Anyone with a temperamental stomach knows the virtues of probiotics. Just ask those who have popped a supplement chock-full of the “good” bacteria in hopes of combating indefatigable belly flu or a just as uncomfortable longer-term condition—you’ll hear nothing but relieved affirmation.

Long hailed for its digestive boons, probiotics might be gaining in popularity on another front: skincare.

Relatively recent research suggests the strain of bacterium could abet acne flareups or other breakouts too. Great news for those with erratic skin.

Might it be time to chuck the astringent and tetracycline once and for all?

Despite its menacing name, Propionibacterium acnes (P. acnes) makes up about 90% of the bacteria found in nearly everyone’s pores, yes, even people with enviable marble-slick skin.

So why does P. acnes go rogue on some (read: your dermatologist’s favorite patients) but not affect others?

Researchers from Washington University in St. Louis and the Los Angeles Biomedical Research Institute set out to solve the puzzle.

The research team unearthed a crucial detail that could help pimpled folks everywhere. According to findings published in the Journal of Investigative Dermatology, P. acnes appears to contain a particular strain that causes blemishes and another one with protective properties.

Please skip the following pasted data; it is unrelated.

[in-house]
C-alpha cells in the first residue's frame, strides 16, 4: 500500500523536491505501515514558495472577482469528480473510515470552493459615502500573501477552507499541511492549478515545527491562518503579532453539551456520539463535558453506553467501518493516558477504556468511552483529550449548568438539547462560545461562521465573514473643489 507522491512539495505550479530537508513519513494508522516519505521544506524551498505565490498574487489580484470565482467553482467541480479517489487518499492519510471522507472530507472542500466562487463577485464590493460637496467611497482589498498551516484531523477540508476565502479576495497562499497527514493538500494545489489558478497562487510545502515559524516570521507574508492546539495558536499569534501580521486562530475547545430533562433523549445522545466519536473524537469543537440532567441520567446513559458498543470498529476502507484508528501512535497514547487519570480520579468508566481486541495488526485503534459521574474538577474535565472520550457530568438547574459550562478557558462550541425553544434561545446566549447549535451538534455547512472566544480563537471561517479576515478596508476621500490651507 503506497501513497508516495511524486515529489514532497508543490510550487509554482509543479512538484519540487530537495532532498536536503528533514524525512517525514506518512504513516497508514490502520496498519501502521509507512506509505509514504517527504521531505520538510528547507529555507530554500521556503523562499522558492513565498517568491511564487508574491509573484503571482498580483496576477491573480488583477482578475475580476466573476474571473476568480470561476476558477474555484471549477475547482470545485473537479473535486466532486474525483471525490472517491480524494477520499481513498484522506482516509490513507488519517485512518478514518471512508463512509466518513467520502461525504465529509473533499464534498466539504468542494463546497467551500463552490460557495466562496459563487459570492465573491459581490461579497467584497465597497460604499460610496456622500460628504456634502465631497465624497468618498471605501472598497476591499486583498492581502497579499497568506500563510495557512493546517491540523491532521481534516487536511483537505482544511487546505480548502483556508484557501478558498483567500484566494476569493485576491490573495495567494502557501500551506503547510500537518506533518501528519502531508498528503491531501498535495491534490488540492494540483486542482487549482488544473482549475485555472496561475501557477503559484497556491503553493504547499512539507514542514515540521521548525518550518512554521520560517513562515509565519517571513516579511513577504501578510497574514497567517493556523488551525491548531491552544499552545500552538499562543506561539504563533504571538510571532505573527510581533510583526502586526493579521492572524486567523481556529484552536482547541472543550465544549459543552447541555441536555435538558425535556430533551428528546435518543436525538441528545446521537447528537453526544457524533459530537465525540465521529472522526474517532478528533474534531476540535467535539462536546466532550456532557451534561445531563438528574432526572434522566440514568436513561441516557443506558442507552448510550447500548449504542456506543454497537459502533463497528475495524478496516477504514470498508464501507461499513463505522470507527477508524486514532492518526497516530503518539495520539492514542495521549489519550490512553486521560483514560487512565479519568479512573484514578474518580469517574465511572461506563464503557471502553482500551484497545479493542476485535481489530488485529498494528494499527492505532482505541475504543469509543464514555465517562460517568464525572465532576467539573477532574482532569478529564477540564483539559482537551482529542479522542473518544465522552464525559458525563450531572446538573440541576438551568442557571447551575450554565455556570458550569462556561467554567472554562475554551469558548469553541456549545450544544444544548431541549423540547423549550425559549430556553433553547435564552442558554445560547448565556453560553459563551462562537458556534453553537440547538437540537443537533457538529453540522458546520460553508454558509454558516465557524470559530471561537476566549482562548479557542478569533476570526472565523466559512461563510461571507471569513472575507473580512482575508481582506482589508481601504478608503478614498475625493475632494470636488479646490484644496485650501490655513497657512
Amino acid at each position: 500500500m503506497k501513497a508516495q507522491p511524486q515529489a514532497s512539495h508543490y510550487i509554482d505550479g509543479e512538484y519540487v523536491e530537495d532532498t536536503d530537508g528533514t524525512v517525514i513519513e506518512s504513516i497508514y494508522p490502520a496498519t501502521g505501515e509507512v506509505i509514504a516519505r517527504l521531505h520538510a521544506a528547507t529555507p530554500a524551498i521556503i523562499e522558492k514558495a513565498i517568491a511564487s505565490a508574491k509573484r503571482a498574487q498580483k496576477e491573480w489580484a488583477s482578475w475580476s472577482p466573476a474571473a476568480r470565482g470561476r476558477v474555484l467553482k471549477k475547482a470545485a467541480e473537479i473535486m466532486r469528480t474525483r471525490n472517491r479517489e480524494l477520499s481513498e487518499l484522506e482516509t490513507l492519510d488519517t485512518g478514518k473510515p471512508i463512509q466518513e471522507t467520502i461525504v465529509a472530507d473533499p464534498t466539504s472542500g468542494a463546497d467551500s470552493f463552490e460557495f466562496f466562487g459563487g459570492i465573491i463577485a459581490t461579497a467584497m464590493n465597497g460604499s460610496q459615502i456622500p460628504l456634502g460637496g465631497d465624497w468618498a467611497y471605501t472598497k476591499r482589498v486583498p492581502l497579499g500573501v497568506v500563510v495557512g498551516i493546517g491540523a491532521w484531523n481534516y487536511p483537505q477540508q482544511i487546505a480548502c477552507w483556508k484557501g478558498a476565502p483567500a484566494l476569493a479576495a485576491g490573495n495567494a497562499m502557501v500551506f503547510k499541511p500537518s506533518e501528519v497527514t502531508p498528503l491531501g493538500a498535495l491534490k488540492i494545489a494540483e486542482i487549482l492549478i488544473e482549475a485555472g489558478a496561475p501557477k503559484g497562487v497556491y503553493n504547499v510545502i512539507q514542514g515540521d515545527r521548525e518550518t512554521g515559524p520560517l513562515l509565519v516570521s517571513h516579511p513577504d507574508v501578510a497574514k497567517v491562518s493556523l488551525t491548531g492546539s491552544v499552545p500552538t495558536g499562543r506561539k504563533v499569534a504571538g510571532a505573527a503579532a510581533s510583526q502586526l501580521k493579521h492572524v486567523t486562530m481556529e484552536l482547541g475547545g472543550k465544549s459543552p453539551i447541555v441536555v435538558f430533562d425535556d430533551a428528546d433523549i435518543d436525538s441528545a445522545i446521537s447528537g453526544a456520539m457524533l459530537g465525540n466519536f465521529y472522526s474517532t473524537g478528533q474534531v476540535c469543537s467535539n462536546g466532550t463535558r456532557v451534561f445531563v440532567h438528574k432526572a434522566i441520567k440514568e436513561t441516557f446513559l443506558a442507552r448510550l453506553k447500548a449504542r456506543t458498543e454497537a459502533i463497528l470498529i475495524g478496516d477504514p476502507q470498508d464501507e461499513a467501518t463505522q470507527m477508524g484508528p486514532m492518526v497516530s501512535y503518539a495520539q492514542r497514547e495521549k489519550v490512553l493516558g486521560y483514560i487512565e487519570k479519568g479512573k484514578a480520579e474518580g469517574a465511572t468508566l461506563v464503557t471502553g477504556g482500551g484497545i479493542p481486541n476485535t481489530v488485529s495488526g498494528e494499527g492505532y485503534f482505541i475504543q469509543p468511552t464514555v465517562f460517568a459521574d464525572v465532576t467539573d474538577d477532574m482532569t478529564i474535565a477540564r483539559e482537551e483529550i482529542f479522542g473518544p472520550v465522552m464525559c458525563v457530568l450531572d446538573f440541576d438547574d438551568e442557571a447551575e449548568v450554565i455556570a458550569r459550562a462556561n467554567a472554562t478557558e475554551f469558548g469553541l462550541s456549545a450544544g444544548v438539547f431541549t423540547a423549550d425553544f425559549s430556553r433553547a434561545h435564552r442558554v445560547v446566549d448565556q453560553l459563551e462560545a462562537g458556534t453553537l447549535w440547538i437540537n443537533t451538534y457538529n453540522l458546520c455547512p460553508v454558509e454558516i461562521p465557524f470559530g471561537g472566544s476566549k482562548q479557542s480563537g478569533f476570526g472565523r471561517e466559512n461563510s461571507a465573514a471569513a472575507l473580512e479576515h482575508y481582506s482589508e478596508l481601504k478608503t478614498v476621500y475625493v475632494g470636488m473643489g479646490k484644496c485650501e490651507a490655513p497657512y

101 volunteers—49 with skin troubles, 52 fresh-faced—supplied their own strains thanks to pore-cleaning strips administered by volunteers.

The bacterial DNA was then isolated, mapped out, and the result was this: strains taken from those with healthy skin differ enormously from those with more problematic skin.

Additionally, another version of P. acnes, found often on blemish-free skin but hardly in troubled pores, was discovered.

Says team leader Huiying Li, an assistant molecular and medical pharmacology professor at UCLA’s David Geffen School of Medicine,

We suspect that this strain contains a natural defense mechanism that enables it to recognize attackers and destroy them before they infect the bacterial cell.

So all that biology jargon to say: some folks have good bacteria that keeps pimples at bay, much like how that found in the gut protects against stomach irritation, and some don’t.

Is it as simple as that?

Maybe, but before you happily toss your salicylic acid and retinol treatments, this research is very preliminary, but the team will investigate if topical treatments infused with probiotics will do the trick.

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